Ginger Crystals (raw, vegan, gluten-free)
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I tend to use a lot of ginger in my recipes. In powdered or dried chunk form. In the stores, I have noticed that they sell Cyrstalized Ginger pieces and figured that they would be easy to make.
I learned a neat little trick but have yet tried it… homegrown ginger. Take a fresh ginger root that you purchased at the grocery store and break off about 2″ of the root. Place it in a pot filled with a sandy soil. Water occasionally to keep it slightly moistened.
Whenever you need ginger root, just dig up the rootand break off a small portion! The root will continue to grow! I can’t wait to give this a try. If you have done this yourself, I would love to hear from you.
Ginger gets its flavor from its gingerols and these gingerols vary in taste… all depending on where and how the plant was grown, as well as when it was harvested.
So keep in mind that fresh ginger can have a large range of flavors; from tangy, sweet, spicy and with temperatures that range from mild to hot. So with that in mind, each batch that you make can taste different. Ah, the “spice” of life. :)
I used raw coconut crystals when I made this batch. I wanted to use a dry sweetener because I wanted the ginger to be hard and crystal like. Mission accomplished. Crystalized ginger would be great sprinkled on raw brownies, roll truffles in it, sprinkle on salads and whatever sticks your fancy.
- Peel the ginger.
- Finely grate the fresh ginger root with a microplanner. Place in a bowl.
- Mix together with the coconut cyrstals
- Spread the ginger mixture out on the teflex sheet that comes with the dehydrator.
- Dehydrate at 145 degrees (F) for 1 hour, then reduce to 115 degrees (F) for 10+ hours, or until dry.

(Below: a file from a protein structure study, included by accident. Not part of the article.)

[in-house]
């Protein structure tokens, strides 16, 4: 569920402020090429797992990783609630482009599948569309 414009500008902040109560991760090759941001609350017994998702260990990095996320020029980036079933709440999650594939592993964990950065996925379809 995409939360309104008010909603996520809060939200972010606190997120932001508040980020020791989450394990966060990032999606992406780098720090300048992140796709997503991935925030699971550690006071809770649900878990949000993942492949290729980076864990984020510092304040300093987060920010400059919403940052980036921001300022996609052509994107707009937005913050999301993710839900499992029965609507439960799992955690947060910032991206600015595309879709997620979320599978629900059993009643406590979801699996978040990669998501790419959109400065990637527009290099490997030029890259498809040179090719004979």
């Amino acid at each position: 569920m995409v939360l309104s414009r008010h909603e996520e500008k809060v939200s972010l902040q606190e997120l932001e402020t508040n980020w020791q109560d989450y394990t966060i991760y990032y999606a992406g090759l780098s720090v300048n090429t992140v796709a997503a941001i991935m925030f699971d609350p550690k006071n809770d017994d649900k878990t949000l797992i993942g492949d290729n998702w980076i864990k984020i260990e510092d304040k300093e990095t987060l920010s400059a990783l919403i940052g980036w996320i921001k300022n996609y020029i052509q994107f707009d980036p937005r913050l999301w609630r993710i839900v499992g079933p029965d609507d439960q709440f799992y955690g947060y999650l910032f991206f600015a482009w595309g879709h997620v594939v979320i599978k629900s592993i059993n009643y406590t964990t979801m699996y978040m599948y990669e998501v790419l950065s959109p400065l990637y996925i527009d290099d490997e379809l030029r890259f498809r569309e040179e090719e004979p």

- Once dry break up in to pieces and store in an air tight container
- Why do I start the dehydrator at 145 degrees (F). Click (here) to learn the reason behind this.
- When working with fresh ingredients it is important to taste test as you build a recipe. Learn why (here).
One of the greatest joys when creating raw food recipes is experimenting with different ingredients… a practice that I highly encourage. Daily I get questions regarding substitutions. Of course we all might have different dietary needs and tastes which could necessitate altering a recipe. I love to share with you what I create for myself, my husband, friends and family. I spend a lot of time selecting the right ingredients with a particular goal in mind, looking to build a certain flavor and texture.
So as you experiment with substitutions, remember they are what they sound like, they are substitutes for the preferred item. Generally they are not going to behave, taste, or have the same texture as the suggested ingredient. Some may work, and others may not and I can’t promise what the results will be unless I’ve tried them myself. So have fun, don’t be afraid, and remember, substituting is how I discovered many of my unique dishes.